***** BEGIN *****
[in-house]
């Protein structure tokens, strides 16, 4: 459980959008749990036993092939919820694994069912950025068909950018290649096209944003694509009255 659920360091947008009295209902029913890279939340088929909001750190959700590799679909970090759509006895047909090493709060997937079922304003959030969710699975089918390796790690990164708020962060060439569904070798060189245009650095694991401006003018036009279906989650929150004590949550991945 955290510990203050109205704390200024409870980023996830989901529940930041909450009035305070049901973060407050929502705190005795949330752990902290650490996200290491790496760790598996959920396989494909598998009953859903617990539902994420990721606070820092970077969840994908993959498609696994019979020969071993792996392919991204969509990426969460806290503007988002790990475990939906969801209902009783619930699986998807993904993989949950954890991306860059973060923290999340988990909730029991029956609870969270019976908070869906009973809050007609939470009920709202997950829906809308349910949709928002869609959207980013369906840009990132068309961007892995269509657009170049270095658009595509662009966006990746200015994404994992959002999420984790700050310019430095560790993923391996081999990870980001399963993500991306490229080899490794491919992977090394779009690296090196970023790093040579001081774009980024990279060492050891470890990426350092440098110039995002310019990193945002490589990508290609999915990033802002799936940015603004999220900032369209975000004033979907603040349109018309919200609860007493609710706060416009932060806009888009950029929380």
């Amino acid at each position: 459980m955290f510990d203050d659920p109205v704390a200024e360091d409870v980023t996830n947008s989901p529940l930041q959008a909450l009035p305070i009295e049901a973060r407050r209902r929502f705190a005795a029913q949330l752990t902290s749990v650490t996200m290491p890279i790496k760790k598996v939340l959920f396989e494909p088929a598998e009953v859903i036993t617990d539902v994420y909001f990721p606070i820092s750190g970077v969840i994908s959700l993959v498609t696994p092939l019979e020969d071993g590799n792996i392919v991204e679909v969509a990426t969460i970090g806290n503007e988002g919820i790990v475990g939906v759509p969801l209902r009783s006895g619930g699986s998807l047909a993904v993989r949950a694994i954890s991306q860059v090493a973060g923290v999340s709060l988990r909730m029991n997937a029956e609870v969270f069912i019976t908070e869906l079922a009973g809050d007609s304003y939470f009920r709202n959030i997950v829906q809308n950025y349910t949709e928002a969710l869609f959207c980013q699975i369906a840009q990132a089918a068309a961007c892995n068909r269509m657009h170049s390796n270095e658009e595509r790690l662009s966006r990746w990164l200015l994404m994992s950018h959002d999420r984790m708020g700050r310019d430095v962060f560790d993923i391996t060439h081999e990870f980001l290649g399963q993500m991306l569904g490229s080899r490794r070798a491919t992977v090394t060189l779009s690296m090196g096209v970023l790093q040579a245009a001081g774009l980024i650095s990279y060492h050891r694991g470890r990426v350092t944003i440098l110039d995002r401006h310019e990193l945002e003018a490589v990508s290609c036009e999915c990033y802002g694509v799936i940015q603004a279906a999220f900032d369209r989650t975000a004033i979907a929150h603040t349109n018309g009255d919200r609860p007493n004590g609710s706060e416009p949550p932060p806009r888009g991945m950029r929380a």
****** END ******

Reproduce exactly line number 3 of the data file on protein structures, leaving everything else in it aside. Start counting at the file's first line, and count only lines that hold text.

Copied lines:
């Amino acid at each position: 459980m955290f510990d203050d659920p109205v704390a200024e360091d409870v980023t996830n947008s989901p529940l930041q959008a909450l009035p305070i009295e049901a973060r407050r209902r929502f705190a005795a029913q949330l752990t902290s749990v650490t996200m290491p890279i790496k760790k598996v939340l959920f396989e494909p088929a598998e009953v859903i036993t617990d539902v994420y909001f990721p606070i820092s750190g970077v969840i994908s959700l993959v498609t696994p092939l019979e020969d071993g590799n792996i392919v991204e679909v969509a990426t969460i970090g806290n503007e988002g919820i790990v475990g939906v759509p969801l209902r009783s006895g619930g699986s998807l047909a993904v993989r949950a694994i954890s991306q860059v090493a973060g923290v999340s709060l988990r909730m029991n997937a029956e609870v969270f069912i019976t908070e869906l079922a009973g809050d007609s304003y939470f009920r709202n959030i997950v829906q809308n950025y349910t949709e928002a969710l869609f959207c980013q699975i369906a840009q990132a089918a068309a961007c892995n068909r269509m657009h170049s390796n270095e658009e595509r790690l662009s966006r990746w990164l200015l994404m994992s950018h959002d999420r984790m708020g700050r310019d430095v962060f560790d993923i391996t060439h081999e990870f980001l290649g399963q993500m991306l569904g490229s080899r490794r070798a491919t992977v090394t060189l779009s690296m090196g096209v970023l790093q040579a245009a001081g774009l980024i650095s990279y060492h050891r694991g470890r990426v350092t944003i440098l110039d995002r401006h310019e990193l945002e003018a490589v990508s290609c036009e999915c990033y802002g694509v799936i940015q603004a279906a999220f900032d369209r989650t975000a004033i979907a929150h603040t349109n018309g009255d919200r609860p007493n004590g609710s706060e416009p949550p932060p806009r888009g991945m950029r929380a």